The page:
Vancouver’s First Majestic Silver plans to mine for silver in the heart of Mexico’s peyote country. For the Huichol people, the project is an environmental risk—and a spiritual crisis
Under a heavy afternoon sun, the desert landscape in central Mexico lays long into the horizon, interrupted only by railroad tracks, roadrunners racing beside cars, and every once in a while, a cluster of houses and shops. But towards what some consider the sacred heart of the desert, new features begin to emerge: new age hippies and fellow travelers compete for rides on the side of the road, and in the distance, a dramatic mountain range rises from the plane.
Stretching from Arizona to San Luis Potosí, the Chihuahuan desert wraps around two of Mexico’s largest mountain ranges, laying claim to over 450,000 square kilometers of territory. While at first glance the topography might appear dry and barren, it is in fact home to a fifth of the world’s species of cacti, as well as a host of birds and other creatures.
But there’s one plant in particular that’s an essential part of the region’s draw: peyote. A small, circular cactus, divided into sections that look like a light green cross section of a mandarin orange, it pushes its way out from under the hard dry earth, sometimes into the direct sun, other times under the sparing shade of gobernadora plants.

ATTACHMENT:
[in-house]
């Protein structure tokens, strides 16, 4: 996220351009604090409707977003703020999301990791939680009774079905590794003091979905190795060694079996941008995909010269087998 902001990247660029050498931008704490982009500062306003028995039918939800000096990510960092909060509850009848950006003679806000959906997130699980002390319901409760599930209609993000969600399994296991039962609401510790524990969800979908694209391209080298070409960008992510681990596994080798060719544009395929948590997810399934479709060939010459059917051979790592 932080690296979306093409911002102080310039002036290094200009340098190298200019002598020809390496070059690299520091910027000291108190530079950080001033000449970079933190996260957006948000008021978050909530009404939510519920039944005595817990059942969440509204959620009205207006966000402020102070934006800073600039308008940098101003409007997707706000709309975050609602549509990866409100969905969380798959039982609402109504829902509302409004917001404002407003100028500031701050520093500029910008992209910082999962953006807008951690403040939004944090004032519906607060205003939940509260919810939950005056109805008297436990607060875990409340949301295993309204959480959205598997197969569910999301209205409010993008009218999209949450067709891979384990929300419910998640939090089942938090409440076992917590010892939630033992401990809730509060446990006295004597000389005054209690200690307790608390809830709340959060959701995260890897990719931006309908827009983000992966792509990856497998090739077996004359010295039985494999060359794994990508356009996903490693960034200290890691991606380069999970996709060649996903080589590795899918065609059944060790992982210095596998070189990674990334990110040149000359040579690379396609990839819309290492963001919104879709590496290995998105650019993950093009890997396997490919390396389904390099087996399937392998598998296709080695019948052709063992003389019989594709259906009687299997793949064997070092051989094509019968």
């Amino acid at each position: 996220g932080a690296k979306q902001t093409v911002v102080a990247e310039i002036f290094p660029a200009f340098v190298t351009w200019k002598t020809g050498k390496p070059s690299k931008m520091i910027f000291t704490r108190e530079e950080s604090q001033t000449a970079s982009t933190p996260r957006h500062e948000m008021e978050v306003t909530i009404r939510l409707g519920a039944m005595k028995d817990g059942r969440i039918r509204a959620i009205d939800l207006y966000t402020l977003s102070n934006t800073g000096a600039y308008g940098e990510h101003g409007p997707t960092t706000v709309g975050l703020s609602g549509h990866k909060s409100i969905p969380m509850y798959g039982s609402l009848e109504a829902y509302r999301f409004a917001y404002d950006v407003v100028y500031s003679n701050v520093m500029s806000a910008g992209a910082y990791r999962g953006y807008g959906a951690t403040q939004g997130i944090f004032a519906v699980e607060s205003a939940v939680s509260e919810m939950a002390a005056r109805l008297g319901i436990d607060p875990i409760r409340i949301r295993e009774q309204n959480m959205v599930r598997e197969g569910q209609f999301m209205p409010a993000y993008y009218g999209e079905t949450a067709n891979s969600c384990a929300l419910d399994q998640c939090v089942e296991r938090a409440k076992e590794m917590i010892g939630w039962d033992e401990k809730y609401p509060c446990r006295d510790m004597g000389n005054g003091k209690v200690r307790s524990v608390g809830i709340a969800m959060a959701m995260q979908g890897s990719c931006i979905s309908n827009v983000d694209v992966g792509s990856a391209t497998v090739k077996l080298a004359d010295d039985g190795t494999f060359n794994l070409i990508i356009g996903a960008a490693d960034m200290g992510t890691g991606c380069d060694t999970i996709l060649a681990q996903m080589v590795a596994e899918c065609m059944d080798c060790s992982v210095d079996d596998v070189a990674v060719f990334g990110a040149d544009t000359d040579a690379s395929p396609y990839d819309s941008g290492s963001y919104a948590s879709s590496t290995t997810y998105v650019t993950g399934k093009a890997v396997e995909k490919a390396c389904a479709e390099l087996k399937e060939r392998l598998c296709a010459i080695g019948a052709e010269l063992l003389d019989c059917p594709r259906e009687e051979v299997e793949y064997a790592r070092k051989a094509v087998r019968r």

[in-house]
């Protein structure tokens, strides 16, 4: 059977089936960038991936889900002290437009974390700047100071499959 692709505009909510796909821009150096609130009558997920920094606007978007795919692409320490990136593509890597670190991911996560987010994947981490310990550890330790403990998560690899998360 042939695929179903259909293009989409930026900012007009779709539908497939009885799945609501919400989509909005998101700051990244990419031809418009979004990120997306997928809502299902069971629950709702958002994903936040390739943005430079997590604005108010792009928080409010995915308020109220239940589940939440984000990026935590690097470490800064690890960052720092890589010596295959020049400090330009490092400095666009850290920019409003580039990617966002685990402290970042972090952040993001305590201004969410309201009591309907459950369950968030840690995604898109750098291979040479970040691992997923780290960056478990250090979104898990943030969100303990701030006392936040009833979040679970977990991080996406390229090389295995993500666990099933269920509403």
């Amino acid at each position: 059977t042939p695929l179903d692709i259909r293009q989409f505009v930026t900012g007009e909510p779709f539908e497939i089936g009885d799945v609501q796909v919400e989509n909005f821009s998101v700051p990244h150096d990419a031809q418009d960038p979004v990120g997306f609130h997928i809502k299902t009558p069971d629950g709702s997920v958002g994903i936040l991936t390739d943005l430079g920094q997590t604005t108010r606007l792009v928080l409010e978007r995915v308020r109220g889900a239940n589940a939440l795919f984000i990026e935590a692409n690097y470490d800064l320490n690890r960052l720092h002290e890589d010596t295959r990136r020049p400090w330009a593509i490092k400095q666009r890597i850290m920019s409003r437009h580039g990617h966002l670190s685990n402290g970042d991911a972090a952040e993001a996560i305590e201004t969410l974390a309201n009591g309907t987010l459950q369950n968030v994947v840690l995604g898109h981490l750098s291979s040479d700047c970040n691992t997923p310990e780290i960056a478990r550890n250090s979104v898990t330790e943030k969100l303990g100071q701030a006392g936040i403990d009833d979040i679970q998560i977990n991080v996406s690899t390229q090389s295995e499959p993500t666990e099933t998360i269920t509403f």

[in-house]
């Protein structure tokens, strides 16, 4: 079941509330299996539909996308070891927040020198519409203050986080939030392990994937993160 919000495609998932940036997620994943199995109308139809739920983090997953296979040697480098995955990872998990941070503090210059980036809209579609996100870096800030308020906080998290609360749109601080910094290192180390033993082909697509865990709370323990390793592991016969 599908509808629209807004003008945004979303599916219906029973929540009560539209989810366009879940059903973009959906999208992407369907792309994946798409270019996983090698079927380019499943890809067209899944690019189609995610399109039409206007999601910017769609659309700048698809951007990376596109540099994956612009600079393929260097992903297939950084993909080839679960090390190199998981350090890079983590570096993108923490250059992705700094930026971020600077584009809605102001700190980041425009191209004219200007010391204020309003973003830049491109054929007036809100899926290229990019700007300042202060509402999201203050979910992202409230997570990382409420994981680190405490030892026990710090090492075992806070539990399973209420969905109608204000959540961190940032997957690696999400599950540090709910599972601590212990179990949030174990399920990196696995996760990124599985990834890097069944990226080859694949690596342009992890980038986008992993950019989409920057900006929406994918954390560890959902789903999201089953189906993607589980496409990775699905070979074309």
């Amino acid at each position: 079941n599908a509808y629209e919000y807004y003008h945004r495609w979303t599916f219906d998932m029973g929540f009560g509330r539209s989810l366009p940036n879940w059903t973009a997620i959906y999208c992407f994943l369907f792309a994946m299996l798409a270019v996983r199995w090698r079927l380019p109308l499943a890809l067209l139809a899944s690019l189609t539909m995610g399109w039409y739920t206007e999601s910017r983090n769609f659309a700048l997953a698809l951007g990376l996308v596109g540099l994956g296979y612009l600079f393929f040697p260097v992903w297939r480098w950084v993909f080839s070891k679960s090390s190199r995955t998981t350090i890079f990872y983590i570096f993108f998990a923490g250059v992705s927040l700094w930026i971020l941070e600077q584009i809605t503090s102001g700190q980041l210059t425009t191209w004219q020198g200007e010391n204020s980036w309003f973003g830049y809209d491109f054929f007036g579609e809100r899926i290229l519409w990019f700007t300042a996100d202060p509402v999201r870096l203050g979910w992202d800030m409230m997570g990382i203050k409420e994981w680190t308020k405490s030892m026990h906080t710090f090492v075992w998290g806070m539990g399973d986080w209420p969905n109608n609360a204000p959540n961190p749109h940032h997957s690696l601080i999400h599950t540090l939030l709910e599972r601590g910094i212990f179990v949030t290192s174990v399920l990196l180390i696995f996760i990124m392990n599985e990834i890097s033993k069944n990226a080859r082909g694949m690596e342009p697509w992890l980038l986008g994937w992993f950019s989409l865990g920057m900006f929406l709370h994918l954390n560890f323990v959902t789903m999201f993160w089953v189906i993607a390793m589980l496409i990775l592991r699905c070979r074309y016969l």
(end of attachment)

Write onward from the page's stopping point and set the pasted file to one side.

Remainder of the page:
In the southern reaches of the Chihuahuan desert is an area known as Wirikuta, a sacred site for the Huichol people. Every year, hundreds of Huichol people, whose name for themselves in their own language is Wixáritari, leave their communities in Jalisco, Nayarit and other parts of Mexico and begin a pilgrimage to Wirikuta.
“For us it’s like a temple,” says Marciano de la Cruz Lopez of Wirikuta. He’s one of the few Huichols making a home in the small, mining-cum-tourist town of Real de Catorce.
Wirikuta’s 140,000 hectare site was recognized by the state government as a Natural Protected Area and Sacred Site in 2000. It also includes a 146-kilometre path through the landscape named the Historic Route of the Wixárika People. In 1998, UNESCO declared Wirikuta as one of the world’s 14 natural sacred sites in need of protection.
“It’s a sacred site where we can leave our offerings when we do ceremonies there in the mountains, or when the pilgrims come,” says de la Cruz. “It means everything to us, as Huichol people.”
Read more at This Magazine
Photo: José Luis Aranda